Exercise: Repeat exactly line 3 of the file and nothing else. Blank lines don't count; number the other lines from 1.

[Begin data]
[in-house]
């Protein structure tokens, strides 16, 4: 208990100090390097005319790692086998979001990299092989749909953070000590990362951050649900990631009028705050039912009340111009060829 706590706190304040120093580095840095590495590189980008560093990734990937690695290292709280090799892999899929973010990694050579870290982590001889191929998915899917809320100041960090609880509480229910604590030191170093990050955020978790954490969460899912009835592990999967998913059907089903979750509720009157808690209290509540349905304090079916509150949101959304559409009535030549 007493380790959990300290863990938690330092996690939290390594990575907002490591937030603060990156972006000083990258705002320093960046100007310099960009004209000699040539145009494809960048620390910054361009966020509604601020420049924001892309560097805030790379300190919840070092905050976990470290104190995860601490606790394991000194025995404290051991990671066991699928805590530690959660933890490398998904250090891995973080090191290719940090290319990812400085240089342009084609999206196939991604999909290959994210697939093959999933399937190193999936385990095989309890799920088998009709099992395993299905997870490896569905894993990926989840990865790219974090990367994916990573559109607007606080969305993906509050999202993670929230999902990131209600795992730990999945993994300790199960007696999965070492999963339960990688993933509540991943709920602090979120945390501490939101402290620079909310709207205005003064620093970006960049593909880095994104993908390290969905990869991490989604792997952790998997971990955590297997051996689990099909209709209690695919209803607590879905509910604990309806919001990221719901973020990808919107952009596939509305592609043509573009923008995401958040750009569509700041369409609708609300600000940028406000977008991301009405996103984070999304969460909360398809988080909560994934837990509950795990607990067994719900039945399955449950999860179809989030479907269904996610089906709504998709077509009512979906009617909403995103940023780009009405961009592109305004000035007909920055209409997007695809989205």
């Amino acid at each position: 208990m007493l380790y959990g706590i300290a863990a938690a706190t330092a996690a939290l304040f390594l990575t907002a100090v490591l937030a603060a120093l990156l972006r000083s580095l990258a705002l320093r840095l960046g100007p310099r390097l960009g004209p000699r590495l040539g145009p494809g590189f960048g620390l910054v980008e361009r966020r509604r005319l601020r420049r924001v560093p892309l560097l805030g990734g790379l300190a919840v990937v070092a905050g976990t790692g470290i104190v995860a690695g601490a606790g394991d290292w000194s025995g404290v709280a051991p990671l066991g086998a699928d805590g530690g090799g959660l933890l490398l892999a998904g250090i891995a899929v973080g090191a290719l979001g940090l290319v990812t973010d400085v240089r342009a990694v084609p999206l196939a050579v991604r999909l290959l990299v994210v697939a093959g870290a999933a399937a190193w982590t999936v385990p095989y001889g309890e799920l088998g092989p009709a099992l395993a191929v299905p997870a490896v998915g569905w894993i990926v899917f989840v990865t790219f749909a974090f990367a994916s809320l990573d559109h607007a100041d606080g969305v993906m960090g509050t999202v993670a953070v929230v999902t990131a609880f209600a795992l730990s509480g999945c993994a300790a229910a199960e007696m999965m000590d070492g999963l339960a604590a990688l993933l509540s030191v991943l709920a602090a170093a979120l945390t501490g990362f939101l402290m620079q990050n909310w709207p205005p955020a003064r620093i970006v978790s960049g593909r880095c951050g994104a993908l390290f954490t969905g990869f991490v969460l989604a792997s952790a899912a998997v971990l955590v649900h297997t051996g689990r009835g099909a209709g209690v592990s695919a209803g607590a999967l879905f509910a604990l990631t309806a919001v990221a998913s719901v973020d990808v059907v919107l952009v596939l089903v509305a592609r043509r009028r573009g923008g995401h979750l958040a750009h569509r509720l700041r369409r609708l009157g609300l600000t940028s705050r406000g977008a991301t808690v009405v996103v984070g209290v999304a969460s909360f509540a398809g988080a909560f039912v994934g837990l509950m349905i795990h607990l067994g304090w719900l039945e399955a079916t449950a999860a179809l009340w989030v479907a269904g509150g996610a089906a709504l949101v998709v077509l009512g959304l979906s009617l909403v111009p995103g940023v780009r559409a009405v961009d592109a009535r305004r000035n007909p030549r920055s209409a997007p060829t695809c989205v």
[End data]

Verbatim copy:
């Amino acid at each position: 208990m007493l380790y959990g706590i300290a863990a938690a706190t330092a996690a939290l304040f390594l990575t907002a100090v490591l937030a603060a120093l990156l972006r000083s580095l990258a705002l320093r840095l960046g100007p310099r390097l960009g004209p000699r590495l040539g145009p494809g590189f960048g620390l910054v980008e361009r966020r509604r005319l601020r420049r924001v560093p892309l560097l805030g990734g790379l300190a919840v990937v070092a905050g976990t790692g470290i104190v995860a690695g601490a606790g394991d290292w000194s025995g404290v709280a051991p990671l066991g086998a699928d805590g530690g090799g959660l933890l490398l892999a998904g250090i891995a899929v973080g090191a290719l979001g940090l290319v990812t973010d400085v240089r342009a990694v084609p999206l196939a050579v991604r999909l290959l990299v994210v697939a093959g870290a999933a399937a190193w982590t999936v385990p095989y001889g309890e799920l088998g092989p009709a099992l395993a191929v299905p997870a490896v998915g569905w894993i990926v899917f989840v990865t790219f749909a974090f990367a994916s809320l990573d559109h607007a100041d606080g969305v993906m960090g509050t999202v993670a953070v929230v999902t990131a609880f209600a795992l730990s509480g999945c993994a300790a229910a199960e007696m999965m000590d070492g999963l339960a604590a990688l993933l509540s030191v991943l709920a602090a170093a979120l945390t501490g990362f939101l402290m620079q990050n909310w709207p205005p955020a003064r620093i970006v978790s960049g593909r880095c951050g994104a993908l390290f954490t969905g990869f991490v969460l989604a792997s952790a899912a998997v971990l955590v649900h297997t051996g689990r009835g099909a209709g209690v592990s695919a209803g607590a999967l879905f509910a604990l990631t309806a919001v990221a998913s719901v973020d990808v059907v919107l952009v596939l089903v509305a592609r043509r009028r573009g923008g995401h979750l958040a750009h569509r509720l700041r369409r609708l009157g609300l600000t940028s705050r406000g977008a991301t808690v009405v996103v984070g209290v999304a969460s909360f509540a398809g988080a909560f039912v994934g837990l509950m349905i795990h607990l067994g304090w719900l039945e399955a079916t449950a999860a179809l009340w989030v479907a269904g509150g996610a089906a709504l949101v998709v077509l009512g959304l979906s009617l909403v111009p995103g940023v780009r559409a009405v961009d592109a009535r305004r000035n007909p030549r920055s209409a997007p060829t695809c989205v």